When I Was Twenty-One

I spoke to my best friend Michael the other day about my son, Max.

“Max’s birthday is Monday,” I remarked.

“Wow,” he said. “He must be what, eight or nine by now.”

Right. No, wait. He’s going to be… twenty-one. A man. Able to sign a contract. Able to buy a drink. No longer, according to the government, my little boy.

“That’s not possible,” Michael said.

And I agree, it’s not. Except it is.

I remember when he was three and used to put his arms around my neck and call me daddy. Now he’s taller than me, has a deep voice and a beard and calls me “Dude.”

Yesterday he caught me gazing at him in that adoring way — the way I have always stared at him, with a big smile pasted across my face.

Max“Why are you smiling at me like that?” he asked.

“I’m smiling like that because you look like me,” I said.

“Oh yeah,” he replied. “That’s why I’m not smiling.”

And so I thought of that night (3 a.m.) twenty-one years ago and all the emotions that you might imagine. But I also thought of Sept. 13, 1971, some 42 years ago, when I turned 21.

I had elected to go out to dinner with my father and Marshall Kincaid, a family friend, my dad’s age. We went to the Top of the Hub restaurant in Boston, one of those restaurants at the top of a skyscraper with breathtaking city views.

On the way in, we listened on the car radio as it pumped out news about the Attica prison riot.

I had asked for a special gift for my 21st. It was a boxed set of records (they were vinyl, also called LPs…oh, never mind): the 32 Beethoven piano sonatas on 14 discs played by Daniel Barenboim. Angel Records. The cost was something over $50, which my father thought was outrageous. (According to the inflation calendar, that would be $279.59 in today’s currency.)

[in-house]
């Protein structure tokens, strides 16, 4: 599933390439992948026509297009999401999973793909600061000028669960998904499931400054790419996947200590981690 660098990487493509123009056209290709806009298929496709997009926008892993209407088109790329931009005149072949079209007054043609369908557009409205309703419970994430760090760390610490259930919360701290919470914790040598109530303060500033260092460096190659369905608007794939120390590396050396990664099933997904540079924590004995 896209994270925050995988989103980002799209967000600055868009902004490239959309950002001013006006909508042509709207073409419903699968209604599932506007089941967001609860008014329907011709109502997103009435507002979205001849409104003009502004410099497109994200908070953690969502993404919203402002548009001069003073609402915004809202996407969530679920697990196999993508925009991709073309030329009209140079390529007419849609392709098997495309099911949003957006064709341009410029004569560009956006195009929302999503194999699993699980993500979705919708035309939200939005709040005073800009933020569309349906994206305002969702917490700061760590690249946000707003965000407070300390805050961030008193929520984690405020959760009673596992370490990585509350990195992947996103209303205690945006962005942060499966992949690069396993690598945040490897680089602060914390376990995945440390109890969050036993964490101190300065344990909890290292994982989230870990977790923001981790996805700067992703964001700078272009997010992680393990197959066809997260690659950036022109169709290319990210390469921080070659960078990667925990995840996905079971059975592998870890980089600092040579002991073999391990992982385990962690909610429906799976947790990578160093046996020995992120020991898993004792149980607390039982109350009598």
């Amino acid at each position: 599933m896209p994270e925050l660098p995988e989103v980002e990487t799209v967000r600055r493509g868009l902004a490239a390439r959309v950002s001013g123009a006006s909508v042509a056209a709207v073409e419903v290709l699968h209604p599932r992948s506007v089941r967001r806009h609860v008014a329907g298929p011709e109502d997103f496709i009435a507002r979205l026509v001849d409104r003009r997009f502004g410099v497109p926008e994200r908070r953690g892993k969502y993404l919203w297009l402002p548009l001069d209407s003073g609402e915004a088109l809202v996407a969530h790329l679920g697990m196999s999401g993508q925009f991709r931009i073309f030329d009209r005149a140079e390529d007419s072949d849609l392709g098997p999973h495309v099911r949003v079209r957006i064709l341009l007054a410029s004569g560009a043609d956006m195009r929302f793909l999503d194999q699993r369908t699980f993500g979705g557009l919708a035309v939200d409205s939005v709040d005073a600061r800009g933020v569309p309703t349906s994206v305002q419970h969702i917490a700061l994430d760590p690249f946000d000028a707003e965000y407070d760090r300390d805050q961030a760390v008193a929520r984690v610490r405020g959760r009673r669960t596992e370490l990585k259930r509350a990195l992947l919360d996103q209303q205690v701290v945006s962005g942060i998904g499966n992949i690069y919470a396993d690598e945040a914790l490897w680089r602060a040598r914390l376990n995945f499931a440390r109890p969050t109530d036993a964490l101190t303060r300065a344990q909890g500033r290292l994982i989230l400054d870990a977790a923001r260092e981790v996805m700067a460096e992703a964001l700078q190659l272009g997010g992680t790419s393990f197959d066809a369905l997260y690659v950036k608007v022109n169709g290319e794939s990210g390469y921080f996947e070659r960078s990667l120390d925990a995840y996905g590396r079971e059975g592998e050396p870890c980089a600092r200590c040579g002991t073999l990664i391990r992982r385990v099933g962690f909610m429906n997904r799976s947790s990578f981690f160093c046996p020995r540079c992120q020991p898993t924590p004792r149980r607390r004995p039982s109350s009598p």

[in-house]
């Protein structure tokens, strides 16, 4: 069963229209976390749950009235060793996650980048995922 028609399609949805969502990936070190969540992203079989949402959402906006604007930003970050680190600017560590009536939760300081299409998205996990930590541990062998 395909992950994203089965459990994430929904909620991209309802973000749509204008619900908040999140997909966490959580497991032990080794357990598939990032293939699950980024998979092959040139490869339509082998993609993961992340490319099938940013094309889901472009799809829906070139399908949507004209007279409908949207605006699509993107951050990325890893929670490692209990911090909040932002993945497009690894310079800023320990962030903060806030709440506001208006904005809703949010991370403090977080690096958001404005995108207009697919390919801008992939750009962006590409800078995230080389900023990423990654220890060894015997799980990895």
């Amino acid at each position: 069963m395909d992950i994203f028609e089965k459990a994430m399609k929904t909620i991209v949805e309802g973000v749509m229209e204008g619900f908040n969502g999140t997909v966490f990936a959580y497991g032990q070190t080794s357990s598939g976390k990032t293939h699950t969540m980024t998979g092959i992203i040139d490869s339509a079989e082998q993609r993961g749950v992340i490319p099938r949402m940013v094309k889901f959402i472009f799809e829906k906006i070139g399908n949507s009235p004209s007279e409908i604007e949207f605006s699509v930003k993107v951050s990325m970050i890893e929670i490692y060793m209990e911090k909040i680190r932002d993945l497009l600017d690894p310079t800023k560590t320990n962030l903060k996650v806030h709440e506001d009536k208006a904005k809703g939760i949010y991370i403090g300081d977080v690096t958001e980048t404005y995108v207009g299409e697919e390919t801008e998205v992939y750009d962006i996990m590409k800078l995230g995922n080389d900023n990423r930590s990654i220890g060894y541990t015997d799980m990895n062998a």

My son asked for the following books and video games as birthday presents: the Human Division by John Scalzi; a couple of graphic novels by Jason (apparently no last name); and the Bandai Namco Mobil Suit Gundam Extreme Vs. for PS3 (if you have no idea what this is, don’t worry, no one over the age of 30 does). Now walking in my father’s shoes, I can tell you that the fact that this video game is only available from Japan and costs about $75 gave me pause. However, compared to my father, I got off cheap.

And, even though the medium hardly exists anymore, you might be wondering what happened to the birthday present from 42 years ago. Wonder no longer:



2 thoughts on “When I Was Twenty-One

  1. Mark:

    I heard a great marketing quote allegedly from a marketing guy from the Bud Beer empire:
    ” I could throw away half of the marketing we are doing; I just don’t know which half to get rid of”

    Take care,


    • Hi Bill, yes, it’s a famous quote about advertising. From Wikipedia: A popular saying illustrating how difficult it was to reach potential customers using traditional advertising is attributed to John Wanamaker: “Half the money I spend on advertising is wasted; the trouble is I don’t know which half.”

      John Wanamaker (July 11, 1838 – December 12, 1922) was a United States merchant, religious leader, civic and political figure, considered by some to be the father of modern advertising and a “pioneer in marketing.”

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